Miss Marabou, a gorgeous and voluptuous size 18, turned out to A) have a vegetarian roommate, and B) be a burlesque performer in her non-BeneFit hours, “So,” as she said, “I know how to do stage make-up.”
She did. Now a knock-out from the neck-up, haul-assed back to the hotel. 5:05. Flung on dress-up clothes including new skirt. Arrived at 5:35, sharp.
Here is what I did the night I won the James Beard Cookbook Award: found it impossible to find a place to stick my name-tag with its purple ribbon that said “Nominee” where it actually stayed stuck, except on the flesh of my sternum, where I finally put it.
Swanned around the reception before the gala for a few minutes. Sat in seat to which I had been assigned, which meant I was not near anyone I knew (though I knew Deborah was there somewhere in the midst of the 1200 or so attendees, along with Suzanne Rafer, one of the book’s editors).
Knew I would not be winning. After all, I did not win the International Association of Culinary Professionals (IACP) Award a month earlier, for which I had also been nominated.
Cheered, loudly and excitedly, when Deborah and The Flavors of Olive Oil won. Watched other categories of books be announced, described (there are 13 categories altogether), the finalist’s books’ covers flashed on a giant video screen. Heard various presenters say, “And the winner is — “as they opened envelopes, in the time-honored Oscar manner.
Remained convinced that I was not going to win. Not only had I not won the International Association of Culinary Professionals Award a month earlier, this time I was up against The Healthy Kitchen, by Dr. Andrew Weil and Rosie Daley. A beautifully designed book with good solid content, I considered it strong contender (stronger, in my opinion, than the one I lost to at IACP).
Heard The Turmeric Trail, a recipes-plus-memoir cookbook by my friend Raghavan Iyer, which I felt sure would win, which I felt should win, not win.
Heard my category (‘Vegetarian / Healthy Focus”) announced by Jacques Pepin. Saw the covers of the nominated titles flash on the video screen. And the envelope please!
“And the winner is…” (in Pepin’s lovely French-accented English) “Passionate Vegetarian!”
Run to the stage. (Later, friends in the audience would comment on my speed. “Did you think they were going to change their minds?” someone asked me. After the third such comment, I started saying, “Well, I had to hold up the escutcheon of vegetarians as high energy people.”)
Discovered why people who win Oscars frequently burble inarticulately.
Here is what I think I said, more or less, the night I won the James Beard Award.
“Thank you, Beard Foundation. Thank you, Suzanne Rafer and Jen Griffin, my stalwart editors. Thank you, Jim Eber and Kate Tyler, Workman’s indefatigable publicists. Thank you, illustrator Robbin Gourley. Thank you, Edite Kroll, terrific agent.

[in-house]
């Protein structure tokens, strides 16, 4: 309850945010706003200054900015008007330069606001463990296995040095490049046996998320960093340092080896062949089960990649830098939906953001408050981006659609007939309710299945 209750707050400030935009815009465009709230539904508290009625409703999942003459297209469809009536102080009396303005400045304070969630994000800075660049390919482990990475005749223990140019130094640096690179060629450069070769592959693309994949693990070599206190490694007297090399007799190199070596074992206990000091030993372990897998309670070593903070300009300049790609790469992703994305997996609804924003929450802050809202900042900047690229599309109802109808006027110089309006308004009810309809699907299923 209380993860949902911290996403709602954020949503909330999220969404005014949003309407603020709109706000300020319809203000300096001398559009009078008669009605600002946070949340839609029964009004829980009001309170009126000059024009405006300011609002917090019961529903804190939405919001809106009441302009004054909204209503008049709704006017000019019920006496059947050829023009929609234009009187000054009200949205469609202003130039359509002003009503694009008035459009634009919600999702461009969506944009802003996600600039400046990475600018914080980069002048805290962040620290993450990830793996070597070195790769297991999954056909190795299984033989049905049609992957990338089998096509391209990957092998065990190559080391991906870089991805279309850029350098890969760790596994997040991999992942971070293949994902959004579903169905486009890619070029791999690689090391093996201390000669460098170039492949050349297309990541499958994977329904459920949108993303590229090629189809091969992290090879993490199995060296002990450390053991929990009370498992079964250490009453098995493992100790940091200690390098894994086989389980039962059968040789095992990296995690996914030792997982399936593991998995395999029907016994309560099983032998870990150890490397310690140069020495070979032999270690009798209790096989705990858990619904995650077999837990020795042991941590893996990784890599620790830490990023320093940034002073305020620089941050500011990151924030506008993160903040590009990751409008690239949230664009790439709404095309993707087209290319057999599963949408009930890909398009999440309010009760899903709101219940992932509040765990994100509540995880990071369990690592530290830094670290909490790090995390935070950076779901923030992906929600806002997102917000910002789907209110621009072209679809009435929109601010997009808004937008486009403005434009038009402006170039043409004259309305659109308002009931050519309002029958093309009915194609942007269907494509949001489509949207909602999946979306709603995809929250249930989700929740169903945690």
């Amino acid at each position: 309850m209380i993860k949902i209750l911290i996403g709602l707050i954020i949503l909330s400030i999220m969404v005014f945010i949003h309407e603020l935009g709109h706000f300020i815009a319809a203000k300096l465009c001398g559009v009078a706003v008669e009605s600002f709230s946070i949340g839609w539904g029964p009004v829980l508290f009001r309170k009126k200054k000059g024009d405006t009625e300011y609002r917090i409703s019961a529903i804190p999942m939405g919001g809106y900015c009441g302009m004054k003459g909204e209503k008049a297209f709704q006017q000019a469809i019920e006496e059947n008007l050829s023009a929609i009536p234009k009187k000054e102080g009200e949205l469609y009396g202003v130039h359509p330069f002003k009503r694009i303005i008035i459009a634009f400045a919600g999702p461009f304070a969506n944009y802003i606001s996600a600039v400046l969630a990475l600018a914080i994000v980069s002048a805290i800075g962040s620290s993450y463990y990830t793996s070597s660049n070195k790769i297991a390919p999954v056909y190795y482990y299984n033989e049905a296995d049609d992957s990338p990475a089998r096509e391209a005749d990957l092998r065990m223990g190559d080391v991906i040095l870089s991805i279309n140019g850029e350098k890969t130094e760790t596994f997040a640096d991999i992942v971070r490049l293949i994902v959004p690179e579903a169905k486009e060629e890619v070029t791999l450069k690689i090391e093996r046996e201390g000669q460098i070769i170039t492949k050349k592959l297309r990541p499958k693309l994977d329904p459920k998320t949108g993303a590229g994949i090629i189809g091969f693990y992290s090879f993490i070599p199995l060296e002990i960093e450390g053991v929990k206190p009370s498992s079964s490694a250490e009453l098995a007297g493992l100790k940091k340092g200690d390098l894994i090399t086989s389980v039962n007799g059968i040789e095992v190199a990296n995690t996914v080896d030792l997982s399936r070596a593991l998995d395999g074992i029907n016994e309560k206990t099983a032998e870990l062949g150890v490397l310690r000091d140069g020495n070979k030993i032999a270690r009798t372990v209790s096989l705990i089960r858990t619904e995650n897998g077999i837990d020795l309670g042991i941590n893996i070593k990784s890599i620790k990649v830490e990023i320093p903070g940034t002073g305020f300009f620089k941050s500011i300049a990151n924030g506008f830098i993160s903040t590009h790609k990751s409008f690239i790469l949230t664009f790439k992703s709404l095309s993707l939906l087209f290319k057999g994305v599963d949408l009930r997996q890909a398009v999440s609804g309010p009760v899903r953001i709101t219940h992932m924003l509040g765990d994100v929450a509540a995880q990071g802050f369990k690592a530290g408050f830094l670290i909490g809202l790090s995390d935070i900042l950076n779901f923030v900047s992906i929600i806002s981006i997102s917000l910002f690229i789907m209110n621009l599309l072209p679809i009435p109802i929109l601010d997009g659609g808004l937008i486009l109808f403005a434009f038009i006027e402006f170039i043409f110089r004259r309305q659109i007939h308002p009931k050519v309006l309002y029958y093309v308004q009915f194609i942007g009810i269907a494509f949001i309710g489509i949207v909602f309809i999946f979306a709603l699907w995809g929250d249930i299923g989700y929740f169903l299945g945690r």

“As some of you know, this book is dedicated to my late husband. That dedication is ‘ For Ned Shank, February 19, 1956 to November 30, 2000: What a feast we had.’ And we did feast. Ned was so much a part of this book. So, thank you, Ned.” (I kissed my fingertips, raised my hand, blew the kiss upwards into the ether. Maybe somehow, some way, Ned received it. And maybe not.)
“And lastly, thank you all, my colleagues. On this brief and unpredictable ride, in our lovely, bittersweet lives on this planet, those of us who work with food are privileged. We get to offer others nourishment and celebration, remind them of sensual pleasure, of each other, and of the fragile globe which gives us our food and of which we are part and which we all share, passionately.”
DESERVING, WINNING & LOSING
Before the IACP Award (the one I did not win), I spent some time thinking about deserving, winning and losing, those enormously freighted concepts.
I decided that since Passionate Vegetarian would be the same book regardless of whether I won or lost, that I, too, would be the same too. I made up my mind that if I lost I wouldn’t be crushed and that if I won, while pleased, I wouldn’t be ecstatic.
Moreover, I knew, down to the cellular level, that in this life “deserving”, while a nice idea, rarely proves out in the way we think it should. For myself, I have had honors and privileges and joys and blessings I know I didn’t deserve, at least on any scale of measurement I have access to — any more than I deserved the experiences so tough they removed my heart’s skin and most cherished beliefs strip by strip, as if with a vegetable peeler.
But throughout the week of the IACP conference, people kept telling me things like, “You’re a shoe-in,” and “I’ll be standing up cheering for you when you get that award.”
Gradually, the suspicion that I might, no, would, win began to creep up on me, seductively. It didn’t matter if I won or lost, I still thought… but how nice that I was in fact going to win!
Then, I didn’t win.
And I found out that instead of feeling pleased but basically the same, as I had told myself I would, I was bitterly disappointed.
Which meant I felt doubly terrible: first because I had lost, secondly because I felt I shouldn’t be feeling that way: I wasn’t living up to my own articulated self-ideals and beliefs.